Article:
Poetry In Virginia Woolf's A Room Of One's Own

2536 words - 10 pages

Poetry in Virginia Woolf's A Room of One's Own

According to Laurence Perrine, author of Literature: Structure, Sound, and Sense, "poetry is as universal as language and almost as ancient"; however, "people have always been more successful at appreciating poetry than at defining it" (517). Perrine initially defines poetry as "a kind of language that says more and says it more intensely than does ordinary language" (517). After defining literature as writing concerned with experience which allows us to imaginatively participate in it (518-19), Perrine adds, "poetry takes all life as its province" (522); no sharp distinction between poetry and other forms of imaginative literature exists (523); and "poetry . . . is a kind of multidimensional language" because it appeals not only to our intelligence but also to "our senses, emotions, and imagination." Perrine points out that "poetry achieves its extra dimensions . . . by drawing more consistently than does ordinary language on a number of language resources, none of which is peculiar to poetry." Finally, Perrine asserts "it [poetry] must be an organism whose every part serves a useful purpose and cooperates with every other part to preserve and express the life that is within it" (524). Perrine states that poetry "has been regarded as something central to existence, something having unique value to the fully realized life, something we are better off for having and spiritually impoverished without" (517). Because mankind holds poetry in high regard, Virginia Woolf uses male versus female success in writing it as the basis of comparison in A Room of One's Own, her 1928 essay that examines the struggle of women for acceptance and esteem as writers. According to Woolf, rather than being drawn to the novel, "the original impulse [in women] was to poetry" ( 66) -- she cites Sappho, Lady Winchilsea, and Margaret Cavendish, the Duchess of Newcastle, as examples; however, "poetry depends on intellectual freedom," a state not possible for women without independent wealth and privacy (108). In A Room of One's Own, Woolf, who claims that the poetry in women is still denied outlet (77), creates memorable scenes in the essay by employing poetic techniques such as figurative language, musical devices, and rhythm and meter.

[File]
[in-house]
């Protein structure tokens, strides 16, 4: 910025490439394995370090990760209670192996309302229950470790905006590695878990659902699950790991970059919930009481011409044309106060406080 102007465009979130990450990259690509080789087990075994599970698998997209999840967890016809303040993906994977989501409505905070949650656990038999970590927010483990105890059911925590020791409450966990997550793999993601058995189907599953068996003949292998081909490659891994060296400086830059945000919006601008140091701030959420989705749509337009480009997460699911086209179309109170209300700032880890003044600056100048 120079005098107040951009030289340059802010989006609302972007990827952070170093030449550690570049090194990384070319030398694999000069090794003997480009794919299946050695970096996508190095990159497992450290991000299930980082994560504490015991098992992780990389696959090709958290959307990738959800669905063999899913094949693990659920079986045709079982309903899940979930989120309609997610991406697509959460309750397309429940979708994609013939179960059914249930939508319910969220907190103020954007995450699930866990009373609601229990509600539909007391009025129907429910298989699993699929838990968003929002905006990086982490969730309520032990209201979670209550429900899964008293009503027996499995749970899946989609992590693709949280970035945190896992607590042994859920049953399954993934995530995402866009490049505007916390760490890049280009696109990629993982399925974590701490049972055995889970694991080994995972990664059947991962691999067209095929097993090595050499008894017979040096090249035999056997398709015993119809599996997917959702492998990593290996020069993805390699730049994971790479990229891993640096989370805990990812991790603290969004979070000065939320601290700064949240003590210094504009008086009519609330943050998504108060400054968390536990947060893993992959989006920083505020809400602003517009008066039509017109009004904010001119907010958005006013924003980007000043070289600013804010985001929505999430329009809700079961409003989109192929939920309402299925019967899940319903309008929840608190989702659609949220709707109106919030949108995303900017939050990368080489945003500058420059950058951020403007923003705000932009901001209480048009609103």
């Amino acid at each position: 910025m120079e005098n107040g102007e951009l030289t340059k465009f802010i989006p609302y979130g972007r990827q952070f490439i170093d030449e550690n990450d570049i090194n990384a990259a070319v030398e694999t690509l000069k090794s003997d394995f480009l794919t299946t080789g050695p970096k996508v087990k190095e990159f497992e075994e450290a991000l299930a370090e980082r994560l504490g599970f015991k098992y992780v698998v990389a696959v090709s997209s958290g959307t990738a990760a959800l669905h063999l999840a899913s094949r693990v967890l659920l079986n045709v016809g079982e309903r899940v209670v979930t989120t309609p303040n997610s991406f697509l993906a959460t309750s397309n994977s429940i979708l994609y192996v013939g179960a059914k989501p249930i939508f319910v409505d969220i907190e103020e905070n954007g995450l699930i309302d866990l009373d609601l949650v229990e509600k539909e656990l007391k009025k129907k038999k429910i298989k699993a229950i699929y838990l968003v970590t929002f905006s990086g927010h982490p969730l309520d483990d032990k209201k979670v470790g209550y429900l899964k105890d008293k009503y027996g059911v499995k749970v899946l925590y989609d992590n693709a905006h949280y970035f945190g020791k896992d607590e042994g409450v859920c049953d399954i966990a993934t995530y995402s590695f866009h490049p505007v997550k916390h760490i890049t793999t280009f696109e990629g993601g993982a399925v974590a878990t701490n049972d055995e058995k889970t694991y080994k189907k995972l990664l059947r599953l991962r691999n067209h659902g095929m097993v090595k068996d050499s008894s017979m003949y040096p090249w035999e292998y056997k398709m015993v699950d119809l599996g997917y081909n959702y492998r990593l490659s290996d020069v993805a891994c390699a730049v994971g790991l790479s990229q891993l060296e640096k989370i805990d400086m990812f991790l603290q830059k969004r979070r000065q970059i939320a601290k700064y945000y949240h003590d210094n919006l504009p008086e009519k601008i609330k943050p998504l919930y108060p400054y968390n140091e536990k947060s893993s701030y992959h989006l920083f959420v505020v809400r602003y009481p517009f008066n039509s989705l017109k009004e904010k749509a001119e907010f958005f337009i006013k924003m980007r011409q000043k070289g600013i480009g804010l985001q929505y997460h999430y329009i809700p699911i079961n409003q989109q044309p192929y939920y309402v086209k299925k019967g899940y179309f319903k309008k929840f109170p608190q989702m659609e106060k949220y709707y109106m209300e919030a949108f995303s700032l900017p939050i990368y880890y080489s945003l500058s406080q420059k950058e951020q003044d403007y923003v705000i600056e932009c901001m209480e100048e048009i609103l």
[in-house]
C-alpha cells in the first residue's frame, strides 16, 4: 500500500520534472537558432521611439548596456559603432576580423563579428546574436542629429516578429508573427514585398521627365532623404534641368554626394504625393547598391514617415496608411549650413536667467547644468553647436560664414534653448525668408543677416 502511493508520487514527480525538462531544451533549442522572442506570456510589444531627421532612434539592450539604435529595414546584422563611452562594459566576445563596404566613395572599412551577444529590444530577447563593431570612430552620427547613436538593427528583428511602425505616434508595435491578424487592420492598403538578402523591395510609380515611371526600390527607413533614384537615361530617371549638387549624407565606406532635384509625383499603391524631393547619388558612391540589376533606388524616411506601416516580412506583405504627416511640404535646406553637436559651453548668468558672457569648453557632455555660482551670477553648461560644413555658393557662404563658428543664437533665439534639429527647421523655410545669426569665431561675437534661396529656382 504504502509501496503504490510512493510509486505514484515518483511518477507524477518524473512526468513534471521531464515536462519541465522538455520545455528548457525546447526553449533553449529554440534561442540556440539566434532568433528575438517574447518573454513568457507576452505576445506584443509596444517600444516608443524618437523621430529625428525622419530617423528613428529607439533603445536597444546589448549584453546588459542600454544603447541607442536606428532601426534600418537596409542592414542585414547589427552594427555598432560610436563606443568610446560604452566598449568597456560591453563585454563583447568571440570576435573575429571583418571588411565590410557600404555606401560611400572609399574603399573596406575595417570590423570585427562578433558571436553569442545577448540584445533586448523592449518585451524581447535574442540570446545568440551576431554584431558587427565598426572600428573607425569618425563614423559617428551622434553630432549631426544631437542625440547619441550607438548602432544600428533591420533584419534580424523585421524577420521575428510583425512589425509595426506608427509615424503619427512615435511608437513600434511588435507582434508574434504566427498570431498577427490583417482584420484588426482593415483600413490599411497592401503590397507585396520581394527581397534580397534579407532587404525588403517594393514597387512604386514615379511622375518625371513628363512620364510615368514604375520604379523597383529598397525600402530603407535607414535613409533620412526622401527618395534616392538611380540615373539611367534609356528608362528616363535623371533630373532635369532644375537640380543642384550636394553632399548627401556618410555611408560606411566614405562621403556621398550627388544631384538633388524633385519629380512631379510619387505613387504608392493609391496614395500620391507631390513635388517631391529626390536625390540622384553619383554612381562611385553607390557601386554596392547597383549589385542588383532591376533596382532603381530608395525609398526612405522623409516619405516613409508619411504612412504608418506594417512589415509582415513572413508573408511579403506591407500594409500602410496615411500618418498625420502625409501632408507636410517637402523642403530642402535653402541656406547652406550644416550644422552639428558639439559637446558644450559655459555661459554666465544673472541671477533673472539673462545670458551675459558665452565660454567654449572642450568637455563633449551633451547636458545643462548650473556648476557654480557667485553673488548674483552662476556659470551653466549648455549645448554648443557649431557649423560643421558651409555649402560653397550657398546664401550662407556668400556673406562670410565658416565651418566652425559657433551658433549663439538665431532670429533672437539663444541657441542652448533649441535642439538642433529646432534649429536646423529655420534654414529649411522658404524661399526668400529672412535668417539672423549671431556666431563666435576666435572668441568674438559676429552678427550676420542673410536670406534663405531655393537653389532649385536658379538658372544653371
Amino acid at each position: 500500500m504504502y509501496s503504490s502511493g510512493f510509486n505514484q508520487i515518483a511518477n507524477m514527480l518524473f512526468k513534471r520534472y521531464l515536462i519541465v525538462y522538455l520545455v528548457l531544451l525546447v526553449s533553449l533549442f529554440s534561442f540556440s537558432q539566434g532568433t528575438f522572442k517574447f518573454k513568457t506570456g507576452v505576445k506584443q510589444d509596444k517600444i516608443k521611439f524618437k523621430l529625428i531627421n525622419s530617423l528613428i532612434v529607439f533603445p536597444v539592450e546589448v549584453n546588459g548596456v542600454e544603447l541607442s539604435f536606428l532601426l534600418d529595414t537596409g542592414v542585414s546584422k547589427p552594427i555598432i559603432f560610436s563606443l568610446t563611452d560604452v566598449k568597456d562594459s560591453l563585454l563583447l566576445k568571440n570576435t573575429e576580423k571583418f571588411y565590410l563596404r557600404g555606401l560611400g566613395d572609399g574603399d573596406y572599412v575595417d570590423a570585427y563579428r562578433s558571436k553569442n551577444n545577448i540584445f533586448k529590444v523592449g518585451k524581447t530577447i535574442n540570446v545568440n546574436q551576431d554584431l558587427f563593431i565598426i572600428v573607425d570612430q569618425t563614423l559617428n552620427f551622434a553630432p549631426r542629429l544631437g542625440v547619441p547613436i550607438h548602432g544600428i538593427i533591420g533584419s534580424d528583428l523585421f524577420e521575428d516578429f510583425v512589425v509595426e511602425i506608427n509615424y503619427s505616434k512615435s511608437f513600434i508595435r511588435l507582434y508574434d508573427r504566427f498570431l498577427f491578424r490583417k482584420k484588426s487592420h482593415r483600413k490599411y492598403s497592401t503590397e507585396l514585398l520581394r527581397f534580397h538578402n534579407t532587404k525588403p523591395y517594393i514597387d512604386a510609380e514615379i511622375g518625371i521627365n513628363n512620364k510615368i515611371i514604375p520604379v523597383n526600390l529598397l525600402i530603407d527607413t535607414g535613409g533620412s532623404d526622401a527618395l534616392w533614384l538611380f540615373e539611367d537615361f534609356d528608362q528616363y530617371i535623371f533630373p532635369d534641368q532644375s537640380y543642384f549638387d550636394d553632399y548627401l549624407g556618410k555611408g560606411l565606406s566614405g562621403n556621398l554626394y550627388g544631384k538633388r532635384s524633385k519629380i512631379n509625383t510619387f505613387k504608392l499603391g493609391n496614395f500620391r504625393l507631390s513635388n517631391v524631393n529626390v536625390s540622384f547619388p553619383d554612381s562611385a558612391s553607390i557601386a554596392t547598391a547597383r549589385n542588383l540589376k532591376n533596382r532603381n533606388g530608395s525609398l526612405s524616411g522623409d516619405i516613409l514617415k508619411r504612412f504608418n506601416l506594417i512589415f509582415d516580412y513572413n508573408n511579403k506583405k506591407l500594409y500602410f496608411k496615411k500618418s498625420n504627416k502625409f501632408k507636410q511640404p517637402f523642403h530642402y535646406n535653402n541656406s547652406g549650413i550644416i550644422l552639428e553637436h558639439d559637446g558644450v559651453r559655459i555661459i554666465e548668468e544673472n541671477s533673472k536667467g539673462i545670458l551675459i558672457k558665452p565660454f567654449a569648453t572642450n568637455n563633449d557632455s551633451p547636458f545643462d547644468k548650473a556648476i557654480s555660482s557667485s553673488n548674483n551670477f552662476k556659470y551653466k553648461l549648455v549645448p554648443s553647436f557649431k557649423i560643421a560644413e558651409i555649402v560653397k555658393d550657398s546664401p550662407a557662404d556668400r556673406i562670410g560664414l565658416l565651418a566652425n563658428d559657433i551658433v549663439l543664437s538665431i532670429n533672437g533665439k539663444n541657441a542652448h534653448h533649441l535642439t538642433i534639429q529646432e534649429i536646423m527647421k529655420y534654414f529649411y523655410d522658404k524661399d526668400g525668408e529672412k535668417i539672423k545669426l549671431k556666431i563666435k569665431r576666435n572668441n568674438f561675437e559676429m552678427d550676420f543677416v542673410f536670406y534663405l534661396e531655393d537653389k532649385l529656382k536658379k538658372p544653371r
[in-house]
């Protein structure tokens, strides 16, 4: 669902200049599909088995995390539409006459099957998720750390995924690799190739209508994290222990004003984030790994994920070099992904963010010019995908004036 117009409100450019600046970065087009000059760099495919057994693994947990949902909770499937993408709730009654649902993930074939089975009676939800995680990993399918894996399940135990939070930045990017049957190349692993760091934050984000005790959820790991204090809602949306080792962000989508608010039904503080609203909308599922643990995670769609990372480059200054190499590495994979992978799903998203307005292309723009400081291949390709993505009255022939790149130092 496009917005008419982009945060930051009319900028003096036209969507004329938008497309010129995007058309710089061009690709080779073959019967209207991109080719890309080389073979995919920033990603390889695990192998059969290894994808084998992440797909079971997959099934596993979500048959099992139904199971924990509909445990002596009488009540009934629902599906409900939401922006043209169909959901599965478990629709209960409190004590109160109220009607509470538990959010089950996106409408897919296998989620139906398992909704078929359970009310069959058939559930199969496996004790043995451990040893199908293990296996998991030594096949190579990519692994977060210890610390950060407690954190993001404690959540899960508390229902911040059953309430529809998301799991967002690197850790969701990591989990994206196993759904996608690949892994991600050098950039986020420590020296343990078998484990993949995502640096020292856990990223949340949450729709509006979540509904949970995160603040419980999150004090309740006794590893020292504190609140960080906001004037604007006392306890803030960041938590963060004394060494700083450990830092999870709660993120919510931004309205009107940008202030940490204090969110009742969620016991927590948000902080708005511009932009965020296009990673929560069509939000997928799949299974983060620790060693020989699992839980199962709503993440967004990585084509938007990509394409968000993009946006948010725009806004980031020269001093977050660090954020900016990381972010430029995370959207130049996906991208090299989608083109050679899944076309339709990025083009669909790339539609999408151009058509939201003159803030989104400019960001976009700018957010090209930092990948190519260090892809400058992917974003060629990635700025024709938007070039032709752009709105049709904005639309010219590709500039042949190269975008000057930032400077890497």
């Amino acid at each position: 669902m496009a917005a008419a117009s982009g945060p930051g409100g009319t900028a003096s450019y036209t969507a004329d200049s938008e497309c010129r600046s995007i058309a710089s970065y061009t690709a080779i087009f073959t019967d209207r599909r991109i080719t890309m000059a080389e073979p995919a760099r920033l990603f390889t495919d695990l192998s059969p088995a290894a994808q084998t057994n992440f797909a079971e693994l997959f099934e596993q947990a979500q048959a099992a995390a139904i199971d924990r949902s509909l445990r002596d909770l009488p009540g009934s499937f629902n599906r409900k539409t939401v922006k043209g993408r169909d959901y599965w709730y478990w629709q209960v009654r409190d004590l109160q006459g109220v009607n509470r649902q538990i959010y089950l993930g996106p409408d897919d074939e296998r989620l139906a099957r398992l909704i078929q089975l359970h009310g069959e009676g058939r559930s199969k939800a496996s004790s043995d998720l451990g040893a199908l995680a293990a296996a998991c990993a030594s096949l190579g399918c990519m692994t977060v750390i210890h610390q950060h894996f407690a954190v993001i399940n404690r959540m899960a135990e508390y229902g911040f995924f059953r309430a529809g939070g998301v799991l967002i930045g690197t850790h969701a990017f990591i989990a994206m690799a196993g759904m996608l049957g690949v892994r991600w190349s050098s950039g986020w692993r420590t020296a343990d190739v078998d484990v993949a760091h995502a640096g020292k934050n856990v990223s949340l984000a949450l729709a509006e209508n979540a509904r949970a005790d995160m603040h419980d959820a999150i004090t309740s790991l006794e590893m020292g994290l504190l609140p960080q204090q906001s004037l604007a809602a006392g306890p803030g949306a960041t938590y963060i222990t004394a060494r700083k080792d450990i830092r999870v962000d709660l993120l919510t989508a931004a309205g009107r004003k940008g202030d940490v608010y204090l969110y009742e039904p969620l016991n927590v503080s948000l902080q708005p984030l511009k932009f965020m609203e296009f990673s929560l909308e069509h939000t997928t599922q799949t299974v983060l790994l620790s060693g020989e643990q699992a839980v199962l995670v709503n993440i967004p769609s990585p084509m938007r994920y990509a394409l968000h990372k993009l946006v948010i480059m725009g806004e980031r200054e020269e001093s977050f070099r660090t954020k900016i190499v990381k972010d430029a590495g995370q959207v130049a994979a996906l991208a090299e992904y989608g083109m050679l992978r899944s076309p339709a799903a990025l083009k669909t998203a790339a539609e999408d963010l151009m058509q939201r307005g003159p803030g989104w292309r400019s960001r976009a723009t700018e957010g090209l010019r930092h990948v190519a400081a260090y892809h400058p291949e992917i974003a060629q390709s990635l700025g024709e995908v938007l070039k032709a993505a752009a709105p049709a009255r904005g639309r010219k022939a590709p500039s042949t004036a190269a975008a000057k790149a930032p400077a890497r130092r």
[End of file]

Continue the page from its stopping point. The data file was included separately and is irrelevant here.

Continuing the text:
Woolf's effective use of figurative language involves the reader in scenes portraying the educational discrimination still suffered by women. Perrine explains figurative language as "language that cannot be taken literally (or should not be taken literally only)" (571). Woolf's figurative language includes metaphors, implicit comparisons between two things essentially unlike" (1463); similes, explicit comparisons between two things essentially unlike (1463); personifications, attributing human characteristics to an animal, object, or concept (1462); and metonymy, some significant aspect or detail of an experience is used to represent the whole of experience (1461). Woolf...

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